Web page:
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August 1, 2011

Symantec readies ‘Pinnacle’ private cloud availability

Builds on Veritas technology for cloud era

By Jason Stamper

Symantec’s $800m-a-year Storage and Availability Management Group is readying key new versions of its core technologies – code-named Pinnacle – that are hoped to help it manage customers’ backup and business continuity needs in the era of cloud, CBR can reveal.

The news was confirmed by Anil Chakravarthy, the group’s SVP, in an exclusive CBR interview. "Cloud will be a big focus for us in a major release towards the end of this calendar year," he said.

While he would not be drawn on too many details ahead of the official launch, he said that there will be new versions of ApplicationHA, Veritas Cluster Server and Veritas Operations Manager to help companies with their high availability, backup and business continuity needs in the era of virtualization and cloud.

"For us we think private cloud will be increasingly important," said Chakravarthy. "Today a lot of organisations have their own infrastructure but the resources tend to be tied to a particular application. We are seeing organisations moving from this dedicated to a more shared infrastructure, and with the new release towards the end of the year this will be a big focus for us."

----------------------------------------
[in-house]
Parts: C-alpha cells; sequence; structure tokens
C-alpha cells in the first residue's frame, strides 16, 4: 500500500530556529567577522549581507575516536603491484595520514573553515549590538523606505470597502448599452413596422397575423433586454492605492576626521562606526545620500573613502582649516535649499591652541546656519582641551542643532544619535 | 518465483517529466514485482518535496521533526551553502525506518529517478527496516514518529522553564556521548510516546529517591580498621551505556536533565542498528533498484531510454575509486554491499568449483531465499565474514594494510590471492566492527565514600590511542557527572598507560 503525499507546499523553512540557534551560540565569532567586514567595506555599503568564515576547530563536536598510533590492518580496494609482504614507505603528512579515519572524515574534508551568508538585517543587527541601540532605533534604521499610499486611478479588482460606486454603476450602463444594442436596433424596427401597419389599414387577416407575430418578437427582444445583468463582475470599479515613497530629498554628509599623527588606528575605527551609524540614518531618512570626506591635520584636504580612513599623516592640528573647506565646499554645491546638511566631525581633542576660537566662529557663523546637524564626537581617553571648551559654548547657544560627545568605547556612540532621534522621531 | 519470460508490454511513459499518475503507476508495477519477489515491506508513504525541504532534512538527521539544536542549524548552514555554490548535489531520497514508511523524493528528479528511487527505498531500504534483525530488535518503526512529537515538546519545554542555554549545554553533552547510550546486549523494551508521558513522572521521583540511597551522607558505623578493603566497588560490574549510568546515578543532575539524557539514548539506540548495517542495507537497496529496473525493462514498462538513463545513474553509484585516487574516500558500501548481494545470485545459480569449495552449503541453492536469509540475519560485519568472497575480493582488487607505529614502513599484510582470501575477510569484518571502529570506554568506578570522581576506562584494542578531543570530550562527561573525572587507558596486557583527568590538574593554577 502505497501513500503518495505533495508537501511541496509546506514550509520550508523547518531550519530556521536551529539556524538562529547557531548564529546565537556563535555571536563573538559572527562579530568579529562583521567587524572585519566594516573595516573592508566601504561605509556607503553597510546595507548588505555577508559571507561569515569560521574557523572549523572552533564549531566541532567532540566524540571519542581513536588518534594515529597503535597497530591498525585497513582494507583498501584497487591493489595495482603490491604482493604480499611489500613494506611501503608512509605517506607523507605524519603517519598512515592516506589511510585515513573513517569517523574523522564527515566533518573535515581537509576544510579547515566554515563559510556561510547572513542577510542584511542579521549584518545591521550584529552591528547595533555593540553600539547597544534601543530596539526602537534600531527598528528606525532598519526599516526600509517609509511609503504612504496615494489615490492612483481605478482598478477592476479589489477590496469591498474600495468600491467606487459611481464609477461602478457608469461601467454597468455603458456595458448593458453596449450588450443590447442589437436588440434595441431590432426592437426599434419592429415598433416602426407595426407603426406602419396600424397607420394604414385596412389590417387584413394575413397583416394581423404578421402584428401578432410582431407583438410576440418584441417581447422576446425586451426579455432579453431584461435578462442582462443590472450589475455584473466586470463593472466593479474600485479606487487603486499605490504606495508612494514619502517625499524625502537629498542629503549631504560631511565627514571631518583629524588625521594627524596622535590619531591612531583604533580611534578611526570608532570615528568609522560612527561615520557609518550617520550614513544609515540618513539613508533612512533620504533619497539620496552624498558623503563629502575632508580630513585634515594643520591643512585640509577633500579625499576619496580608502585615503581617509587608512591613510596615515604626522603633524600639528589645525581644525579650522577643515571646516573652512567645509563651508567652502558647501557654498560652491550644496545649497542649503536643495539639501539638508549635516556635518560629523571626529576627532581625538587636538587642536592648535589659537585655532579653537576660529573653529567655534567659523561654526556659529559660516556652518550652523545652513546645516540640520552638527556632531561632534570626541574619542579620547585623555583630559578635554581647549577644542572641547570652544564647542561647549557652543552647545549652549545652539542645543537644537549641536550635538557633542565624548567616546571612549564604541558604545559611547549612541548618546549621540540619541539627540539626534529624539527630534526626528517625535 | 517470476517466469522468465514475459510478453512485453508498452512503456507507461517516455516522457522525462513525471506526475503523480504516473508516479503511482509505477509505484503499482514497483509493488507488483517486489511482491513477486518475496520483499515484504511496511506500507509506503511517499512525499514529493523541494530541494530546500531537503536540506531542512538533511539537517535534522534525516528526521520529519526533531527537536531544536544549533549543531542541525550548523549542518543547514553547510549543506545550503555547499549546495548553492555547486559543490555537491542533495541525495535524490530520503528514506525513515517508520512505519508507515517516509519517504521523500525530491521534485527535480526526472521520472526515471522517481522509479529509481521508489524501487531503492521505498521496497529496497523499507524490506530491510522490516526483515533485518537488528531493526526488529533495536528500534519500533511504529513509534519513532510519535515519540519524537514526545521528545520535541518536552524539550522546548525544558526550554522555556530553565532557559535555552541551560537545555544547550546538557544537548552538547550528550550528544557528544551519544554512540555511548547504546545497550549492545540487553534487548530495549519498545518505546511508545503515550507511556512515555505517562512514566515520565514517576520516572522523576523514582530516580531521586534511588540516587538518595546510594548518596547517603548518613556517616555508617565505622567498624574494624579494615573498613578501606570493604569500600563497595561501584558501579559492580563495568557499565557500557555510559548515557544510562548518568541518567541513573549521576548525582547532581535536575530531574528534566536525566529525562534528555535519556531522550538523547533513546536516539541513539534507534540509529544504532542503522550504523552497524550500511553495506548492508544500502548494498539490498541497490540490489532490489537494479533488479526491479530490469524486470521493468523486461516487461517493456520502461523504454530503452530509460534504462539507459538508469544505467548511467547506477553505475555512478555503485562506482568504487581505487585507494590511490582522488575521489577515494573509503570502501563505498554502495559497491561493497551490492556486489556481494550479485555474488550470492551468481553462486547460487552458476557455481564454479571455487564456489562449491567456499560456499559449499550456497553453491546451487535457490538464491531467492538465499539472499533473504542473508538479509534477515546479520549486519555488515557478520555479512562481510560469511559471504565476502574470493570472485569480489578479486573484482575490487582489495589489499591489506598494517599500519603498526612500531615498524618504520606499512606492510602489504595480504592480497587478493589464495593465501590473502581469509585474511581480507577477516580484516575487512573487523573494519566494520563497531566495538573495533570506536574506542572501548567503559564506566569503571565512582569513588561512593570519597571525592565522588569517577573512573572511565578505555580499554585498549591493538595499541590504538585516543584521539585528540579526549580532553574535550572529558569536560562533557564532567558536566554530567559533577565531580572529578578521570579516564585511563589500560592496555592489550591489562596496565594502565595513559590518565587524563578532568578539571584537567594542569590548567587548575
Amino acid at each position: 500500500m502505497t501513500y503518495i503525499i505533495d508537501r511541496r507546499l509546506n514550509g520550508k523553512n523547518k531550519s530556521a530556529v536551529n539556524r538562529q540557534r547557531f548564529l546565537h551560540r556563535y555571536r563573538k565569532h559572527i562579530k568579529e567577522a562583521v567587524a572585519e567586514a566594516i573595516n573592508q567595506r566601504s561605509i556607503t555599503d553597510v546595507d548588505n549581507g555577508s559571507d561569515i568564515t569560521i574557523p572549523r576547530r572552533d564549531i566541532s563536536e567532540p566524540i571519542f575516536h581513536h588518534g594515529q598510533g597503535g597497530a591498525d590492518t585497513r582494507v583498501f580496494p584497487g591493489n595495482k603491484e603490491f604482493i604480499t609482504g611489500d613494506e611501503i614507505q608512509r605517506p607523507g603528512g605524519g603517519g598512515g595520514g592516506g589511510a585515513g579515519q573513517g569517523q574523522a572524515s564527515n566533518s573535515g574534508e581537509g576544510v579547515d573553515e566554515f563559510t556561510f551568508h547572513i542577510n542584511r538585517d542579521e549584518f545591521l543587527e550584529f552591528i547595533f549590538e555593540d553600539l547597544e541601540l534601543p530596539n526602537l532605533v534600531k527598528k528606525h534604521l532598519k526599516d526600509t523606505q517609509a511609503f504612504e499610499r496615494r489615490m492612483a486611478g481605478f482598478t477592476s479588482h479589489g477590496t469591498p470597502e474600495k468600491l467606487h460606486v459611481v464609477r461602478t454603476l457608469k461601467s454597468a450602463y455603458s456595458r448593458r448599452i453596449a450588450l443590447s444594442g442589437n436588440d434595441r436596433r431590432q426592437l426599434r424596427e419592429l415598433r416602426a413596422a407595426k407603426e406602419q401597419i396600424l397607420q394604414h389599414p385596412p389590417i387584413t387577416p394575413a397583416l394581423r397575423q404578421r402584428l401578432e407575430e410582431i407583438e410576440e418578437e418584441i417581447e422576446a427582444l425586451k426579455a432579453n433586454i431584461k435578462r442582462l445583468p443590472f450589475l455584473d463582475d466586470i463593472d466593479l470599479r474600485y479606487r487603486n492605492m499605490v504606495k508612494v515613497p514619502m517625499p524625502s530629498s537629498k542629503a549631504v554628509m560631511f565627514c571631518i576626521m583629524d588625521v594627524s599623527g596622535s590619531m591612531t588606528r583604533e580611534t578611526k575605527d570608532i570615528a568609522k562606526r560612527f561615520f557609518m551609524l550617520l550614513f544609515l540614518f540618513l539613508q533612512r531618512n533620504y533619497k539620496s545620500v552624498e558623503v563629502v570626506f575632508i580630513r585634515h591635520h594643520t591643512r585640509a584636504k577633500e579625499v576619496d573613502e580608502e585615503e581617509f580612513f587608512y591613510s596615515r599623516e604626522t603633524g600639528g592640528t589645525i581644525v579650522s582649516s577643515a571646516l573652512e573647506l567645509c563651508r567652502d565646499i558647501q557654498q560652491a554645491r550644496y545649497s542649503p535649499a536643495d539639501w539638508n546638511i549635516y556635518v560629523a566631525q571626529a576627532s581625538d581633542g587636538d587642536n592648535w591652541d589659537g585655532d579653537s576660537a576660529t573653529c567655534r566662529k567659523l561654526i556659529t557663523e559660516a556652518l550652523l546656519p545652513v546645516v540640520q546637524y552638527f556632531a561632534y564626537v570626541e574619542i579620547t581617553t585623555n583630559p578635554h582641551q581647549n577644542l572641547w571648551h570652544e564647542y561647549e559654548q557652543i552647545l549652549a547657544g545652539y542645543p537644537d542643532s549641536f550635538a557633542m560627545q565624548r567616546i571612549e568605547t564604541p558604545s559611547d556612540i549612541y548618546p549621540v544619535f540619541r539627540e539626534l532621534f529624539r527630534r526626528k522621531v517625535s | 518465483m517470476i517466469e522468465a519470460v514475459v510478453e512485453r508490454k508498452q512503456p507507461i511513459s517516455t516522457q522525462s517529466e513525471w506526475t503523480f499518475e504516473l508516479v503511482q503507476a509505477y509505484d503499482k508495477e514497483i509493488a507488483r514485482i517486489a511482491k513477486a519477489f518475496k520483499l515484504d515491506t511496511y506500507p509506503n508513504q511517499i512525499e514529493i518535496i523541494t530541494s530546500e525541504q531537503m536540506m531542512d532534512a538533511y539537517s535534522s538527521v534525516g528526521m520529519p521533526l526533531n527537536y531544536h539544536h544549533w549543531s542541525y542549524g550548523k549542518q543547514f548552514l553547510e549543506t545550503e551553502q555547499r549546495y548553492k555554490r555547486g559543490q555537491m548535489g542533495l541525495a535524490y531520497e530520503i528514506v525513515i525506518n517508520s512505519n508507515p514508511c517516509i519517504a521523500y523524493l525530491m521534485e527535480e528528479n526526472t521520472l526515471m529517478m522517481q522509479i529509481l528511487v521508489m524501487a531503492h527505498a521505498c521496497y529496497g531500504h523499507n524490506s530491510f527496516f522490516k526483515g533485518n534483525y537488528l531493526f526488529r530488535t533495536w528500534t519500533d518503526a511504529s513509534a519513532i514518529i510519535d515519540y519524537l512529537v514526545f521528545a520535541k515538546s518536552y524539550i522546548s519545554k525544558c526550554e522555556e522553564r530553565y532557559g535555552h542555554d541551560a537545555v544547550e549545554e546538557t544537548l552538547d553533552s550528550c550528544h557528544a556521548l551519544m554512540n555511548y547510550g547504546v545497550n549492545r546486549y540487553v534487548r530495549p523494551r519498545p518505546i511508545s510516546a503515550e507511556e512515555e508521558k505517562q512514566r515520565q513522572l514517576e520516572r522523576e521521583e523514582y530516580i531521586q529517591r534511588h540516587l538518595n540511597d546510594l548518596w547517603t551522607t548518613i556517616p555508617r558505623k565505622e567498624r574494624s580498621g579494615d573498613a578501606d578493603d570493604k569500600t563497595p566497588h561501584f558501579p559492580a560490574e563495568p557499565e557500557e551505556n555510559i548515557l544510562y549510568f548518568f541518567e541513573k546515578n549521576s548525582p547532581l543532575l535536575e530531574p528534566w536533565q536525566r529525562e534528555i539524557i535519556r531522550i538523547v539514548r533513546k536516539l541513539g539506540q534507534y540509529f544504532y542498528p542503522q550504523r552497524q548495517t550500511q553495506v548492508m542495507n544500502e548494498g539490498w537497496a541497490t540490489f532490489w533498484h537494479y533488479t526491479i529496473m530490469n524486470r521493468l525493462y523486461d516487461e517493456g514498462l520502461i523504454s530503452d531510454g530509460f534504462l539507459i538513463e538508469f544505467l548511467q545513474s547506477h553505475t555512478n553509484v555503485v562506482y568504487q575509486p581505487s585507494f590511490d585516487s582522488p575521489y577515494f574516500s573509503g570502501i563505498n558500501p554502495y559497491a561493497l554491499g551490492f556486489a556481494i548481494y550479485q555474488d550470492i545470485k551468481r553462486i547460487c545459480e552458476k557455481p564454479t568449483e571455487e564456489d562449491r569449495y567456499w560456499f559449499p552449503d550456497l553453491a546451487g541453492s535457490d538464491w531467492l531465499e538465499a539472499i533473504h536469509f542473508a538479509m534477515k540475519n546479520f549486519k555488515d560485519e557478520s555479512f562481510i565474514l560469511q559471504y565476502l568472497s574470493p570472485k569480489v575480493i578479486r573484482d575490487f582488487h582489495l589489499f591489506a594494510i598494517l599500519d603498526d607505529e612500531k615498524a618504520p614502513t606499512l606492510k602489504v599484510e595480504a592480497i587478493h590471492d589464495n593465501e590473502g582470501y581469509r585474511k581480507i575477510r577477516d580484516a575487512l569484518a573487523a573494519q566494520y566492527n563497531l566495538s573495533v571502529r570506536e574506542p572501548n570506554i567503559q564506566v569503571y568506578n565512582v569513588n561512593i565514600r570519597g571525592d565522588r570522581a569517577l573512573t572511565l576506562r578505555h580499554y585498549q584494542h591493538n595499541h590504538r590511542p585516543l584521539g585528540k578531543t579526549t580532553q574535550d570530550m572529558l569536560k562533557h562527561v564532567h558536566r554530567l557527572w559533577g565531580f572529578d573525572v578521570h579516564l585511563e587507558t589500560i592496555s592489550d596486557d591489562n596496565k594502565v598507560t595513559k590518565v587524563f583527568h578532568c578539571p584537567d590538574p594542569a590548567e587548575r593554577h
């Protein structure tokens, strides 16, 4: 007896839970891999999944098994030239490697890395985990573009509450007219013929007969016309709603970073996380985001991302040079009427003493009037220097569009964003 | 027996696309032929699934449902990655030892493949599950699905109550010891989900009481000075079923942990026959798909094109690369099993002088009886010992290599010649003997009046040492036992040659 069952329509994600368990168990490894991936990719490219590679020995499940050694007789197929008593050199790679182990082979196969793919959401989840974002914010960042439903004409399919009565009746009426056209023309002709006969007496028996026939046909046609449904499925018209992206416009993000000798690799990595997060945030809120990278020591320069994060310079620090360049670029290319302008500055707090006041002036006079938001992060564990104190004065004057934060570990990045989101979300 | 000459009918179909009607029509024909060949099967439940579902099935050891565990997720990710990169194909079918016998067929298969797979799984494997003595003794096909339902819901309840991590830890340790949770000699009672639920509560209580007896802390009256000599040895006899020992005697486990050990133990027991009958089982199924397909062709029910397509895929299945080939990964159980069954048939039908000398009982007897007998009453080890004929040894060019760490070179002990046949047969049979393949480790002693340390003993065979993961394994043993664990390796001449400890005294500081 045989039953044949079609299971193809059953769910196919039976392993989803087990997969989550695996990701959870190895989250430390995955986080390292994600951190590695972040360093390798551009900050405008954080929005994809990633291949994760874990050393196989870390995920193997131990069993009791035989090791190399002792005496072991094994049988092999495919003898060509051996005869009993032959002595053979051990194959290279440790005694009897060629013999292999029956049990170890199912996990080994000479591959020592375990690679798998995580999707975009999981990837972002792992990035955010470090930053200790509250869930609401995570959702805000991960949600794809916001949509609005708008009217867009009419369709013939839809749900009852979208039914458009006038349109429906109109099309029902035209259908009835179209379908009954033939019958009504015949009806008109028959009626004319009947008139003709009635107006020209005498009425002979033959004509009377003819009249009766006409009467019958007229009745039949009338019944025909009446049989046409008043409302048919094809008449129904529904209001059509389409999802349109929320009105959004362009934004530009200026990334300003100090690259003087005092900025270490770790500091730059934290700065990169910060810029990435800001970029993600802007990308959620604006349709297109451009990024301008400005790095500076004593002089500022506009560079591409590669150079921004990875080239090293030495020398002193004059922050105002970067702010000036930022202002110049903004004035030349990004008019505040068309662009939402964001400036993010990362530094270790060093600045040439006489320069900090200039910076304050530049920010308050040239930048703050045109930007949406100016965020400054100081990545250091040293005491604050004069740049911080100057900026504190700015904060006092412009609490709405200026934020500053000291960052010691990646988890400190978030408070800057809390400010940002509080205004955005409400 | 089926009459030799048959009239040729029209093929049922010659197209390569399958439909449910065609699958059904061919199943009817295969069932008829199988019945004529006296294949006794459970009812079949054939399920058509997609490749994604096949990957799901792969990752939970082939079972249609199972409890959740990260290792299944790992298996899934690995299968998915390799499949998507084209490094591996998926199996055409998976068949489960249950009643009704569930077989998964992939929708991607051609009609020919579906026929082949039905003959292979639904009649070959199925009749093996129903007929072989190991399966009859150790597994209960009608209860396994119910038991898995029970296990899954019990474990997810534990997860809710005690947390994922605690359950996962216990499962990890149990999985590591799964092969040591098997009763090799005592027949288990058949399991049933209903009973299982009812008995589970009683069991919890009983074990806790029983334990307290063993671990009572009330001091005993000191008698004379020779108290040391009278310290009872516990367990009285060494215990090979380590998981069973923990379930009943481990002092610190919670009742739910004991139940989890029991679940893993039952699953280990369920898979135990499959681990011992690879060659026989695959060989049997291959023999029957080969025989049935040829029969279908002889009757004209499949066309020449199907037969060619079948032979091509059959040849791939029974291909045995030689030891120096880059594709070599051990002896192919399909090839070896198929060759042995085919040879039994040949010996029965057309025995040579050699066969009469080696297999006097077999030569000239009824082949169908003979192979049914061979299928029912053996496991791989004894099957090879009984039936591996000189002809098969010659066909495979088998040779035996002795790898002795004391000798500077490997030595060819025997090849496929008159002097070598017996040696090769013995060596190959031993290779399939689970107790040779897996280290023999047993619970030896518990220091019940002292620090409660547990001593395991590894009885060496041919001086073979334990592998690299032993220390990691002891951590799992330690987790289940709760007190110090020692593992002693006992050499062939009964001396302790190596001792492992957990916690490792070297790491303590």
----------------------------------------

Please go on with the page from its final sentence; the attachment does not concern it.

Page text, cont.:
Chakravarthy said the Pinnacle release will introduce the concept of a "virtual business service", where in a virtual environment things like the linkages between applications, virtual machines, storage and networking components are mapped in advance, with the intelligence for a change to one to generate an alert or even automatically kick off a remapping of critical infrastructure to avoid any unplanned downtime.

Much of Symantec’s high availability and backup technology comes from its $13.5bn acquisition of Veritas back in 2004. While Chakravarthy conceded that it was "clearly a difficult integration", he said that Symantec has been able to garner a number of synergies from the Symantec and Veritas technologies since – for example Symantec Norton now uses Veritas’ block-level scanning capabilities to seek out rootkits, and there has been cross-pollination of the technologies in the area of data loss prevention (DLP) too.

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Chakravarthy said his group had suffered a little since the Veritas technology was very strong in the Sun Solaris space: "Our revenue trended down as Solaris trended down, but over the past two years we’ve really seen business picking up on Windows, Linux, and virtual platforms, especially VMware," he said.

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